Business Editor for the NZ Herald

Double-booked top lawyer won't stop defamation lawsuit

Trends chairman David Johnson (l) and his son Andrew Johnson at Trends Publishing in Auckland. Photo / Doug Sherring
Trends chairman David Johnson (l) and his son Andrew Johnson at Trends Publishing in Auckland. Photo / Doug Sherring

A top lawyer being double-booked isn't enough for Callaghan Innovation to put off a defamation and breach of contract lawsuit brought against it by Trends Publishing International.

Trends' claim is one part of a High Court stoush involving the Auckland-based magazine publisher and the Government agency that supports science and technology businesses.

It also follows Callaghan publicly announcing in 2014 that it had cancelled Trend's $383,000 taxpayer-funded research grant and that it had referred the matter to the Serious Fraud Office.

The other side to the High Court dispute concerns five of Trends' creditors — Accident Compensation Corporation, AdviceWise, Callaghan Innovation, MediaWorks Radio, and Webstar — applying to unwind a compromise reached last May.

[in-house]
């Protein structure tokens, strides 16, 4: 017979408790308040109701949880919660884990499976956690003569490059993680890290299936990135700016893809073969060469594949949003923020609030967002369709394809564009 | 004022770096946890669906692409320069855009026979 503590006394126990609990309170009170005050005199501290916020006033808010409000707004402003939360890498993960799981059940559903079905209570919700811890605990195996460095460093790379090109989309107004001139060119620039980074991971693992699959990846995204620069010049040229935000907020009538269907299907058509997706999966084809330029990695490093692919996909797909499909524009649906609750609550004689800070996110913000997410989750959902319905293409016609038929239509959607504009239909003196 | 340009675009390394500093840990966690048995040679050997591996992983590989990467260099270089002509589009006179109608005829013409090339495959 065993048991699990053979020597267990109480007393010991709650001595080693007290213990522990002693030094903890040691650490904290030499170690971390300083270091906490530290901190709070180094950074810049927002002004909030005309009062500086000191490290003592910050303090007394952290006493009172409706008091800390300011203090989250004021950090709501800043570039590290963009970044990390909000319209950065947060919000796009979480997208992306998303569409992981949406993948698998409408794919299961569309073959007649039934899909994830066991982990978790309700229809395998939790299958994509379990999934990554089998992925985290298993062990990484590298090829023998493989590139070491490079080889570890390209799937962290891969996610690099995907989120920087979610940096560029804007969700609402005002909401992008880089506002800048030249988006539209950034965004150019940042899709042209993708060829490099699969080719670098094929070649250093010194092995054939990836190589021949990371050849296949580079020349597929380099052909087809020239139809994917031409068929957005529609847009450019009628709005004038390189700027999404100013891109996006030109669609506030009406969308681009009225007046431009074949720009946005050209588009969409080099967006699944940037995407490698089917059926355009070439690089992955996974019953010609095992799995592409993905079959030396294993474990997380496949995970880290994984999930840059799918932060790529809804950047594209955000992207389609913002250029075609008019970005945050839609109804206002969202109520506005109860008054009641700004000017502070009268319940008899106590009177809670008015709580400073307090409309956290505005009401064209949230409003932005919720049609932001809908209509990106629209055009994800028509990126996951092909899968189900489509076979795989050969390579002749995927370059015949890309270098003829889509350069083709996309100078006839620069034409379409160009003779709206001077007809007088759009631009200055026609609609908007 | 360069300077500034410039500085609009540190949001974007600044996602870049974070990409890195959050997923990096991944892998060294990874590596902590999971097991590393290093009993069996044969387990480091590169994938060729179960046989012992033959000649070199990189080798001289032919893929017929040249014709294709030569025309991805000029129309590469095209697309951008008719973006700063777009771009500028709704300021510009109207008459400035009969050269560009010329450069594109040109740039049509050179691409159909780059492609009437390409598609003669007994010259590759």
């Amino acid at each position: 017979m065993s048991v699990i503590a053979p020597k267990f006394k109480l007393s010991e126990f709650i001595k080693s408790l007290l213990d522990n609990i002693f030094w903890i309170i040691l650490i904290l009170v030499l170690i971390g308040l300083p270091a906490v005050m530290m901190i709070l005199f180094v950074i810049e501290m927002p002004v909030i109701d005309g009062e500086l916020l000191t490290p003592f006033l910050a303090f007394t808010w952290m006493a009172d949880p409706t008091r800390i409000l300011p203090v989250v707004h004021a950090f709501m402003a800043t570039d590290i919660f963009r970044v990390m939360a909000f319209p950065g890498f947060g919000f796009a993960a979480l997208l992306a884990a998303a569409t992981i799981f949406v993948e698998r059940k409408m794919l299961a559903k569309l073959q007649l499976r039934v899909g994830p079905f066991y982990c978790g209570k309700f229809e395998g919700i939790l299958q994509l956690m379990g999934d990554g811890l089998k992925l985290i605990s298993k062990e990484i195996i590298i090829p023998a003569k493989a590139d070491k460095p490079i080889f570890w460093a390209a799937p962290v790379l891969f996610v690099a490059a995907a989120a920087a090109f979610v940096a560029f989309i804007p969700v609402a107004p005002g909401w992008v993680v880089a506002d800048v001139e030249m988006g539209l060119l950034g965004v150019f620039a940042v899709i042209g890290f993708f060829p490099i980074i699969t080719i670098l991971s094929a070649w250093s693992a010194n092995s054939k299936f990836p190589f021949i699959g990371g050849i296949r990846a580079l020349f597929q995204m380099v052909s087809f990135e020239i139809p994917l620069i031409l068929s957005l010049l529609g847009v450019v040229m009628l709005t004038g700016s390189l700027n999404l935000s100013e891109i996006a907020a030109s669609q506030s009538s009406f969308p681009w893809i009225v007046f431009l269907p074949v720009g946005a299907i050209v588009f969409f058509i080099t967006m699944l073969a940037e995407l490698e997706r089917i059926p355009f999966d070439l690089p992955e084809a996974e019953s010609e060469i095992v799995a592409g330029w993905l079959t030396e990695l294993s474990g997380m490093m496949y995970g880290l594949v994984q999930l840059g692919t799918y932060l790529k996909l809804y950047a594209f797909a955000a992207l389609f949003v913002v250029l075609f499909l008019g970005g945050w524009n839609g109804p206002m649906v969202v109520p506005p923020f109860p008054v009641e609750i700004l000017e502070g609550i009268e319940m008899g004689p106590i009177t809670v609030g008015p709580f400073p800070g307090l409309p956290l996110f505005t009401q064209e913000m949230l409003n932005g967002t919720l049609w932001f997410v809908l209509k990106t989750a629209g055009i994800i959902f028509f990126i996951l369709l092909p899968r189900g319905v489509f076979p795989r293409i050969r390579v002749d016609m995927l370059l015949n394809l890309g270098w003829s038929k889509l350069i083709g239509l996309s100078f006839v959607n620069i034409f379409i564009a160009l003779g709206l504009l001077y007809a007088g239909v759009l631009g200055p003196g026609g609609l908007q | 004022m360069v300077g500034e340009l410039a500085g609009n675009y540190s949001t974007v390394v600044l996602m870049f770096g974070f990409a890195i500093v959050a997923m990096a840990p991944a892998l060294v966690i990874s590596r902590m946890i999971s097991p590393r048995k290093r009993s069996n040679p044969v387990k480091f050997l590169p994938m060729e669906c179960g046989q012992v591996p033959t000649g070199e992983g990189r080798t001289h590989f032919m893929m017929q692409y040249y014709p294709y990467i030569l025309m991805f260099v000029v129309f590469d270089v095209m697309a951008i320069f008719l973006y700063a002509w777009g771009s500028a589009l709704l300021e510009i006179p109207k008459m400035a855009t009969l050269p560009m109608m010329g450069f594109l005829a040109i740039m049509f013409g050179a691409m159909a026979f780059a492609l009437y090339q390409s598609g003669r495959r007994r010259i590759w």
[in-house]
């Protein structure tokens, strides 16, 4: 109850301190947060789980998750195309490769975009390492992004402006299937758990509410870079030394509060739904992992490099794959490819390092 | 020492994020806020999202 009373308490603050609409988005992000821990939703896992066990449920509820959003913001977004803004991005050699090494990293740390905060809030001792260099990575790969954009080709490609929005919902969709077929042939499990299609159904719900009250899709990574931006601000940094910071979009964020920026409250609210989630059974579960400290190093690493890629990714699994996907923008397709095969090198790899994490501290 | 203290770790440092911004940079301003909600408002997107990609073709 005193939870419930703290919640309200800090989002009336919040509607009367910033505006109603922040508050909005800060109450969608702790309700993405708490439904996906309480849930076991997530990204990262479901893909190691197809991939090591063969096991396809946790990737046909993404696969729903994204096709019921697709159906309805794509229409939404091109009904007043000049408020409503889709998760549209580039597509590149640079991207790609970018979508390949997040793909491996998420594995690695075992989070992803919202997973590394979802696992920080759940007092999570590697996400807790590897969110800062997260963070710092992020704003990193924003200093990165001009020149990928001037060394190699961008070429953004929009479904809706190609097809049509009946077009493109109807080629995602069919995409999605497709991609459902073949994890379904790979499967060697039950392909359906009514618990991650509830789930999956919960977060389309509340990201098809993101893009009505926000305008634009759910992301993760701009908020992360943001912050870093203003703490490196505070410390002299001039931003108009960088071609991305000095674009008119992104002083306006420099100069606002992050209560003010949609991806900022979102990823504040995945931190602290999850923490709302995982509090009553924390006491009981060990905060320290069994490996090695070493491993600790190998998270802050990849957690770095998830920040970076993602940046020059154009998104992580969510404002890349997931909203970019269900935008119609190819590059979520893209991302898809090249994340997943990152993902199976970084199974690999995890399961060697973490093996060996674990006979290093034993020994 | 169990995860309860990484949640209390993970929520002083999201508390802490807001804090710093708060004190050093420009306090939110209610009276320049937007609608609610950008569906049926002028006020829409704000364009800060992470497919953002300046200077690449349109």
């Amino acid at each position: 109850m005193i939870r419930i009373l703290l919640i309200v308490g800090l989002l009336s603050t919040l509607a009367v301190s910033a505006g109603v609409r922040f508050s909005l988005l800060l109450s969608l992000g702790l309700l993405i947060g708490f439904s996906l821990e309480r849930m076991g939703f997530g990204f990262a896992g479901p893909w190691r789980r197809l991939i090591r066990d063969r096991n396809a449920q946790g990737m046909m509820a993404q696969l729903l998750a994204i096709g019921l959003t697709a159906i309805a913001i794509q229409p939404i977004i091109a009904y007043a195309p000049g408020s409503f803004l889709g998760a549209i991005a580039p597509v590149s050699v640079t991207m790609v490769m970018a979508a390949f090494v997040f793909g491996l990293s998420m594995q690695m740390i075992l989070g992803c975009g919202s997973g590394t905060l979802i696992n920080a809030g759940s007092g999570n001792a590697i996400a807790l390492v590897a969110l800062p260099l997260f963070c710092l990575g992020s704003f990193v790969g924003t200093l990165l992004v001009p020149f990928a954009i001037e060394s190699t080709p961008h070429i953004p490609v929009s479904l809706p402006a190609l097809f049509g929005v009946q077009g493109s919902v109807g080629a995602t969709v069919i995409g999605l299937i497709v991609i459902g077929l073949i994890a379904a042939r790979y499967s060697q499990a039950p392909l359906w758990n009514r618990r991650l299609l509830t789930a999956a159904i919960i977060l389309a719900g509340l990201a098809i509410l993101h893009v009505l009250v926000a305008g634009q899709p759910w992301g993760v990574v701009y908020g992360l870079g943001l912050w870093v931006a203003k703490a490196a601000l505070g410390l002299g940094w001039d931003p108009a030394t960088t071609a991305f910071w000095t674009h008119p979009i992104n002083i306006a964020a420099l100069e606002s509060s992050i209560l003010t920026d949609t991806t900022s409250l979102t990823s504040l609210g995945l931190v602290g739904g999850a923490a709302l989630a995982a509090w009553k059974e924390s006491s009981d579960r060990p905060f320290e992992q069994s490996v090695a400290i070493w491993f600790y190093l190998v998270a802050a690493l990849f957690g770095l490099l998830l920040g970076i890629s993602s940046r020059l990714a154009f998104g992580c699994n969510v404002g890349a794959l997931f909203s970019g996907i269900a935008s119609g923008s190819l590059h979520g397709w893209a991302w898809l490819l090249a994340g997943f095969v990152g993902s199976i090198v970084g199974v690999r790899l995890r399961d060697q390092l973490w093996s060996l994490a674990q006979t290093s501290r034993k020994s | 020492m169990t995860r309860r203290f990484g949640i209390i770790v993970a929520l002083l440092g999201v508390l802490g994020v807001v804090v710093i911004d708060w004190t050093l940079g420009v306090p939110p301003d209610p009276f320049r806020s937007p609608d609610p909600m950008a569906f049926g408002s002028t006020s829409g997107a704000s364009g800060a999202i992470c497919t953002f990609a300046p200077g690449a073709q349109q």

The group of creditors are collectively owed $450,000 and last December successfully applied to have the unwinding action and Trends' claim heard separately.

Trends' claim for defamation and breach of contract is due to go ahead in November and take 10 days.

Earlier this month, Callaghan tried to adjourn the hearing because senior lawyer, Queen's Counsel Daniel McLellan, is not available at that time because of a trial in the Cook Islands.

Justice Paul Heath, in a recent decision, did not think this was enough to justify putting the hearing off.

The right of a litigant to go to trial with their lawyer of choice must be balanced with other considerations, he said.

Trends' lawyer Kalev Crossland said the value of his client's business had been adversely affected by Callaghan's statements.

"While that contention is disputed, the possibility of additional financial harm caused by delay is a relevant consideration on an application of this type," Justice Heath said.

"As the trial is not due to commence until 21 November 2016, there is ample time for alternative counsel to be instructed. I am not persuaded that, in the circumstances of this case, Callaghan's presumptive right to counsel choice should override the desirability of a prompt decision...," the judge said.

Trends chairman David Johnson castigated Callaghan in 2014 when it released the allegedly defamatory press release.

Johnson "absolutely" denied Callaghan's allegations and said Trends met the criteria for its grant.

- BusinessDesk

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